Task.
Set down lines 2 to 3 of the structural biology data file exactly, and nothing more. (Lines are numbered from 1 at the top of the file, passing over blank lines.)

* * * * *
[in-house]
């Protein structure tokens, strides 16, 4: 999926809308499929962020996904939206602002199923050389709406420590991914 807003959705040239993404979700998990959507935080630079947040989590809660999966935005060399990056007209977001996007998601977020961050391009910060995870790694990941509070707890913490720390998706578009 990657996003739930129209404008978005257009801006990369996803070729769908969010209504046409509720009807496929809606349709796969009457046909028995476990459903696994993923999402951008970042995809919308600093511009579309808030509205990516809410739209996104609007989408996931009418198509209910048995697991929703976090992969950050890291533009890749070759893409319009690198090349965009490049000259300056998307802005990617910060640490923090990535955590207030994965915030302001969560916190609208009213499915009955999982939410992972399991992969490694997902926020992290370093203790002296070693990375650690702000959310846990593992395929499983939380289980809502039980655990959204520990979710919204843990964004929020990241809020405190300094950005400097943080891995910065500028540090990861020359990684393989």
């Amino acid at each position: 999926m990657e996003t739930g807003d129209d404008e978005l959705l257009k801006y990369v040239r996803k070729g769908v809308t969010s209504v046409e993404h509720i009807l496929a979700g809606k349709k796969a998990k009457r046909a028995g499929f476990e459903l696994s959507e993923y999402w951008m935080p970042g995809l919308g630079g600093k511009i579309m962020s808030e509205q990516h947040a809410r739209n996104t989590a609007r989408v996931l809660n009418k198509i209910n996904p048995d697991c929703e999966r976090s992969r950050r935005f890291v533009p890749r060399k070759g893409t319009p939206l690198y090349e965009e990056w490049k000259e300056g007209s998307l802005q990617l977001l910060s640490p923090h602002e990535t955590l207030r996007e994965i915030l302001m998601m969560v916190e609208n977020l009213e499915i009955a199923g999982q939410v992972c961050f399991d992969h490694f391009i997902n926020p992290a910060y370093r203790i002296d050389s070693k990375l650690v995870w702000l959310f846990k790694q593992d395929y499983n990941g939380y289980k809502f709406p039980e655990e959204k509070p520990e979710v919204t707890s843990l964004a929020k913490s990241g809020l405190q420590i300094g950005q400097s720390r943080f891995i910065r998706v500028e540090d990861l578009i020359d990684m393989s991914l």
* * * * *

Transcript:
């Protein structure tokens, strides 16, 4: 999926809308499929962020996904939206602002199923050389709406420590991914 807003959705040239993404979700998990959507935080630079947040989590809660999966935005060399990056007209977001996007998601977020961050391009910060995870790694990941509070707890913490720390998706578009 990657996003739930129209404008978005257009801006990369996803070729769908969010209504046409509720009807496929809606349709796969009457046909028995476990459903696994993923999402951008970042995809919308600093511009579309808030509205990516809410739209996104609007989408996931009418198509209910048995697991929703976090992969950050890291533009890749070759893409319009690198090349965009490049000259300056998307802005990617910060640490923090990535955590207030994965915030302001969560916190609208009213499915009955999982939410992972399991992969490694997902926020992290370093203790002296070693990375650690702000959310846990593992395929499983939380289980809502039980655990959204520990979710919204843990964004929020990241809020405190300094950005400097943080891995910065500028540090990861020359990684393989």
């Amino acid at each position: 999926m990657e996003t739930g807003d129209d404008e978005l959705l257009k801006y990369v040239r996803k070729g769908v809308t969010s209504v046409e993404h509720i009807l496929a979700g809606k349709k796969a998990k009457r046909a028995g499929f476990e459903l696994s959507e993923y999402w951008m935080p970042g995809l919308g630079g600093k511009i579309m962020s808030e509205q990516h947040a809410r739209n996104t989590a609007r989408v996931l809660n009418k198509i209910n996904p048995d697991c929703e999966r976090s992969r950050r935005f890291v533009p890749r060399k070759g893409t319009p939206l690198y090349e965009e990056w490049k000259e300056g007209s998307l802005q990617l977001l910060s640490p923090h602002e990535t955590l207030r996007e994965i915030l302001m998601m969560v916190e609208n977020l009213e499915i009955a199923g999982q939410v992972c961050f399991d992969h490694f391009i997902n926020p992290a910060y370093r203790i002296d050389s070693k990375l650690v995870w702000l959310f846990k790694q593992d395929y499983n990941g939380y289980k809502f709406p039980e655990e959204k509070p520990e979710v919204t707890s843990l964004a929020k913490s990241g809020l405190q420590i300094g950005q400097s720390r943080f891995i910065r998706v500028e540090d990861l578009i020359d990684m393989s991914l």